As the United States steps up covert drone strikes on Yemen, with three suspected U.S. drone attacks killing at least four people in Yemen early this week, campaigners on the ground say the accumulated years spent living under constant threat of death from above are sowing tragedy, “psychological torture,” and resistance across the country.
“Entire communities are being killed off and families are being torn apart,” said Rooj Alwazir, an anti-drone organizer based in Yemen, in an interview with Common Dreams. “Many people are living in constant fear because they could be next, creating widespread and long-term psychological torture. Many young boys are afraid to gather and children stop going to school and families stop gathering.”
“As a result,” she added, “the drone program fails to achieve their purpose. Instead of keeping the U.S. and Yemenis safe they end up breeding animosity and tearing apart the social fabric of some of the poorest and marginalized communities in the world.”
While the U.S. government conceals information about its drone campaign from the public, data from The Bureau of Investigative Journalism shows that drone strikes in Yemen have overall increased since the first recorded attack in 2002, with a drastic spike in 2012. This trend was confirmed by Robert Naiman, Policy Director for Just Foreign Policy, who told Common Dreams, “Recently, drone strikes have been tapering off in Pakistan and increasing in Yemen. It has gone up and down, but the trend, since the drone strikes started, has increased.”
Entire communities are being killed off and families are being torn apart. Many people are living in constant fear because they could be next, creating widespread and long-term psychological torture. —Rooj Alwazir, anti-drone organizer
This is partially due to the strong backing of the Yemeni government for attacks allegedly targeting al Qaeda in the Arabian Peninsula (AQAP), which is believed to be active in Yemen. Yet, Alwazir says, “Yemenis, like Americans, do not want al Qaeda; they too terrorize their communities. But fighting terrorism with terrorism will only further hurt Yemeni civilians living in between al Qaeda and the state and it will backfire on the U.S. and Yemeni government. Drones terrorize and kill; they are in no way a solution to fighting terrorism.”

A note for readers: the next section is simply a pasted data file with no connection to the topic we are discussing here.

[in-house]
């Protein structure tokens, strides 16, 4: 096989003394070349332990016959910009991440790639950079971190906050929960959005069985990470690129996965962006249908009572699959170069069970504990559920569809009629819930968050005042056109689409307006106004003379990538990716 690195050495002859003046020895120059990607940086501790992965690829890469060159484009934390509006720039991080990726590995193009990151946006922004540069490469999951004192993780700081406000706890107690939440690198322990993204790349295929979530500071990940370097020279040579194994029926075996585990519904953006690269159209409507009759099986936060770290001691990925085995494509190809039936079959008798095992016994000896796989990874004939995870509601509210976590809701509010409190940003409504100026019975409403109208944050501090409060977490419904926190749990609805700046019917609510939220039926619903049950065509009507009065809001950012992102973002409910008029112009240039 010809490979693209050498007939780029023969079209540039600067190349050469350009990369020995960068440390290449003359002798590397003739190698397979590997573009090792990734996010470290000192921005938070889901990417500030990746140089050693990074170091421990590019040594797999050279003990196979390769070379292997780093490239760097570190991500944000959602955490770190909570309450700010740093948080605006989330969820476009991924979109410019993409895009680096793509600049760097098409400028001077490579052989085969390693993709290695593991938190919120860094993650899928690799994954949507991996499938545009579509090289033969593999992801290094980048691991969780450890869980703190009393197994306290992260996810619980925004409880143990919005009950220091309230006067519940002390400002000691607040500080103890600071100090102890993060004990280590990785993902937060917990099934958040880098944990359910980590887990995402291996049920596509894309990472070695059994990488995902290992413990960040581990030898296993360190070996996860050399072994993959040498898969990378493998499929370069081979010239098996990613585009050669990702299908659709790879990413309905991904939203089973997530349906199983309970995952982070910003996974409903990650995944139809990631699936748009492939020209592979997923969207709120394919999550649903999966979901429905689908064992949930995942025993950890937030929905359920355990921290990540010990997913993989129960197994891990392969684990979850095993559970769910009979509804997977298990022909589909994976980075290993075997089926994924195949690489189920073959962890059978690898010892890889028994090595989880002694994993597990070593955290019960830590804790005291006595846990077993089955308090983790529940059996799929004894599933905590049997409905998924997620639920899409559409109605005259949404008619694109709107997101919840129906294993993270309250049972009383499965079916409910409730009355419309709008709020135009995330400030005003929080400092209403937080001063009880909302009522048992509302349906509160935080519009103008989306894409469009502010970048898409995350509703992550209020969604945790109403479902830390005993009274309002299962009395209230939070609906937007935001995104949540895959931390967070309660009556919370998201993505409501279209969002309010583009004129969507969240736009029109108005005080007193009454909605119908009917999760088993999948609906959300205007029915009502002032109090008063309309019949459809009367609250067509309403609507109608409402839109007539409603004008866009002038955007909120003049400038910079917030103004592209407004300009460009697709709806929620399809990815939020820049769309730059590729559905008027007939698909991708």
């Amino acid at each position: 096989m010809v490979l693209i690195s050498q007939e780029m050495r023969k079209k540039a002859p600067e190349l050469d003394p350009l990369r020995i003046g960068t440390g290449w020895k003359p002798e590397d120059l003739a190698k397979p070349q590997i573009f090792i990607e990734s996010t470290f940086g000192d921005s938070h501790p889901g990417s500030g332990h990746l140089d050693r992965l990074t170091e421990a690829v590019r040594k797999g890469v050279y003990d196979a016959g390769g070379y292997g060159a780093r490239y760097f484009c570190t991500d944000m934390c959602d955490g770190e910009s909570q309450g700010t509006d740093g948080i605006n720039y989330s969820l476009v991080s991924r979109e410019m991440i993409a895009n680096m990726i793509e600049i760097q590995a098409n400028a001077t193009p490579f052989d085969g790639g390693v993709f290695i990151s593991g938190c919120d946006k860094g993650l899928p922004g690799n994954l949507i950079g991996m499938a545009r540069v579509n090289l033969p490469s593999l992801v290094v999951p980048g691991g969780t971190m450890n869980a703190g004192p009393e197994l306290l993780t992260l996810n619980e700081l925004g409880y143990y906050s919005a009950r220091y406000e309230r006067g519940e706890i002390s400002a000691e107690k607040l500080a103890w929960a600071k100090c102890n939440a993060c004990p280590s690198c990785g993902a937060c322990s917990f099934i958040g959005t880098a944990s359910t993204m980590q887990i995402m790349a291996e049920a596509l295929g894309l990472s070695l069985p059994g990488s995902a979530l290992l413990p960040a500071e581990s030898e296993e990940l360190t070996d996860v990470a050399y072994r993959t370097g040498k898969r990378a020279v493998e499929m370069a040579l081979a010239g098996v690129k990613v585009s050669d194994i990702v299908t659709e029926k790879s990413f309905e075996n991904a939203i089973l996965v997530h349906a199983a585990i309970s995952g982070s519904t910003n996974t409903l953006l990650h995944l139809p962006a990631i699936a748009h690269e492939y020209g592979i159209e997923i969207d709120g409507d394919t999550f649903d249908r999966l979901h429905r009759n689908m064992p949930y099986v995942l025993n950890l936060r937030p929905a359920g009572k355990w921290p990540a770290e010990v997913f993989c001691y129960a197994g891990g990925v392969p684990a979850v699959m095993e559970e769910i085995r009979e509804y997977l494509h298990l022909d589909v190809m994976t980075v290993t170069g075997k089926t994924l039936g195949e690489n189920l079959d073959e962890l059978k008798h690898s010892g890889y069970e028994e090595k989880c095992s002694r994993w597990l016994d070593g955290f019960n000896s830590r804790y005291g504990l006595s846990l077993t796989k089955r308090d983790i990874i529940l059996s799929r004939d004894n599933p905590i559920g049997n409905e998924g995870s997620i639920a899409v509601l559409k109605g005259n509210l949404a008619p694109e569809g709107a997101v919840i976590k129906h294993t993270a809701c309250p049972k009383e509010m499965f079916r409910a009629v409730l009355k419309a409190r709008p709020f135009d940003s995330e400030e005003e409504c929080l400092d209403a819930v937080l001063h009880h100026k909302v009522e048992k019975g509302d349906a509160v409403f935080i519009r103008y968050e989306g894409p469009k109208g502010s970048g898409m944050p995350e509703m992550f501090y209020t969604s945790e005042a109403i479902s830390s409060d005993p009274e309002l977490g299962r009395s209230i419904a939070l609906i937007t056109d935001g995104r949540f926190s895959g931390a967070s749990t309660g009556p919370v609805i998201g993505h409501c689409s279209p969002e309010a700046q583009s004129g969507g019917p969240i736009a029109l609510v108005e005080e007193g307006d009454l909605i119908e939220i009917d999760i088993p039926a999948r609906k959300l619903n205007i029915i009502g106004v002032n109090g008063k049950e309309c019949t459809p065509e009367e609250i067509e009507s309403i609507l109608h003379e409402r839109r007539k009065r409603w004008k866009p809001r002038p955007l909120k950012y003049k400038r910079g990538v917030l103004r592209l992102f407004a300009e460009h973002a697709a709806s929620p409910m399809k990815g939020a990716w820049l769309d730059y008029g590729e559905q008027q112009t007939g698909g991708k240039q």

According to Naiman, “The central government is making a deal with the Americans, giving permission to carry out drone strikes in certain areas. People in these areas don’t have any say in the government signing off on this.”
The regions most targeted by drones strikes are often those in dire need of public services. “Areas where drones have struck are usually areas that are severely impoverished,” said Alwazir. “No schools, no hospitals, no roads. A Hellfire missile costs $60,000 and four are usually launched at the same time. Instead of spending it on killing, the money should be spent fixing roads and building schools.”
While the Obama administration has refused to publicly identify the people killed in drone attacks, it has repeated the unverified claim that civilian deaths have been minimal. A “modest” initiative in the U.S. Senate that would have forced the U.S. government to publicly report those killed by U.S. drone strikes overseas and identify the civilians and alleged combatants killed failed last November.